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In “Ted Bundy: American Boogeyman,” a character based on detective Kathleen McChesney rolls her eyes at the casual sexism of her male counterparts. She tells another character, who is based on famed FBI criminal profiler Robert Ressler, that she wanted to join the FBI but was told women couldn’t.
In reality, McChesney was even more of a trailblazer than the fictionalized version, a woman who made her way up to the highest ranks of the FBI, at a time when it was dominated almost solely by men.
McChesney became the first female police officer to go on patrol in the state of Washington in 1971, the Los Angeles Times reported in 1994.
She was told that she didn’t weigh enough to become an officer for the King County, Wash., Police Department so she had to begin her career in law enforcement doing clerical work for the county jail. She only became an officer after she filed an appeal to the Civil Service Commission, which ruled that she could join the force if she gained seven pounds. Soon after, when she was just 24-year-old, she became one of the lead detectives on the Ted Bundy serial killer case. There, her gender proved to be an asset. Bundy's former girlfriends and female friends were more willing to speak to a female detective and they provided crucial information in the case.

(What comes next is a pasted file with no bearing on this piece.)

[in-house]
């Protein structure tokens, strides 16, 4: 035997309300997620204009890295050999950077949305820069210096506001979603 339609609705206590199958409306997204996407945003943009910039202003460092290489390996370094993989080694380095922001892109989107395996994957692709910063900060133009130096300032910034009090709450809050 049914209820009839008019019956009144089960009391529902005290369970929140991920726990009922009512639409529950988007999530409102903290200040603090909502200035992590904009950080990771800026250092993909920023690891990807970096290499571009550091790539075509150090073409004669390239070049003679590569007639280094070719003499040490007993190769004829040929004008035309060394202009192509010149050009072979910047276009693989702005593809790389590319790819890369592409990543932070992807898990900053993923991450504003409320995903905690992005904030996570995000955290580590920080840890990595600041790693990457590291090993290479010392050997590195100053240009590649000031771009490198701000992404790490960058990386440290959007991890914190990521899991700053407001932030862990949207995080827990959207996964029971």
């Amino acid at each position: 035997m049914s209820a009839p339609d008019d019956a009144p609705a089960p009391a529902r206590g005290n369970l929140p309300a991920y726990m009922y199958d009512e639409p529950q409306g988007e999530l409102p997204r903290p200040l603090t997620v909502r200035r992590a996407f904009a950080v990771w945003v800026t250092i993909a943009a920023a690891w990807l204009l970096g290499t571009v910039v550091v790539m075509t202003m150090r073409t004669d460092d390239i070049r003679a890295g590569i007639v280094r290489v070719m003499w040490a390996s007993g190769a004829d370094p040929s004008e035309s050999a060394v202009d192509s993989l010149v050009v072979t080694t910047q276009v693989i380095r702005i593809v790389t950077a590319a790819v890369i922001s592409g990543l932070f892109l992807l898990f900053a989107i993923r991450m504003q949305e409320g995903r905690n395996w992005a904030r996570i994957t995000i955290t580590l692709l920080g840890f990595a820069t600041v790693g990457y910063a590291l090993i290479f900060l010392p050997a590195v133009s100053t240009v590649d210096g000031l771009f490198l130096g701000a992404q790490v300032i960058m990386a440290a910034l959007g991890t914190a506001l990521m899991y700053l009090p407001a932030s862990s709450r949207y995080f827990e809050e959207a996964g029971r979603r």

By 1978, she fulfilled her dream of joining the FBI as an agent, six years after they officially started admitting women.
“At the time women became first at anything, somebody always took notice,” she reflected in an FBI-produced video in 2012. “And often it was the women that took notice because we were trying to find our way and make sure that we had the opportunities that men who were agents had.
She became one of only two women who were in the undercover unit at the FBI Headquarters Criminal Investigation Division.
“So, yes I was somewhat of a novelty, a lot of people on my first day came to visit the unit to see if I looked different or had two heads or whatever,” she said.
With her talent and gumption, McChesney moved up the ladder quickly and became the first female agent to be a supervisor in the Los Angeles office. There, she worked on several high profile cases including making sure that police officers involved in the Rodney G. King beating case were convicted.
“I was the first to run the resident agency at Redondo Beach and one of the first women field supervisors in the country,” she said in the FBI video from 2012.
She ultimately reached the third-highest position within the Bureau as Executive Assistant Director for Law Enforcement Services where she was responsible for the FBI's Training, Laboratory, and Criminal Justice Information Services Divisions, theOffice of International Operations and the Critical Incident Response Group.
McChesney retired from the Bureau in 2000 at the age of 51 to accept a job with the United States Conference of Catholic Bishops. They had recruited McChesney to establish and lead its Office of Child Protection, for which she established protocols to be put in use amidst abuse allegations.
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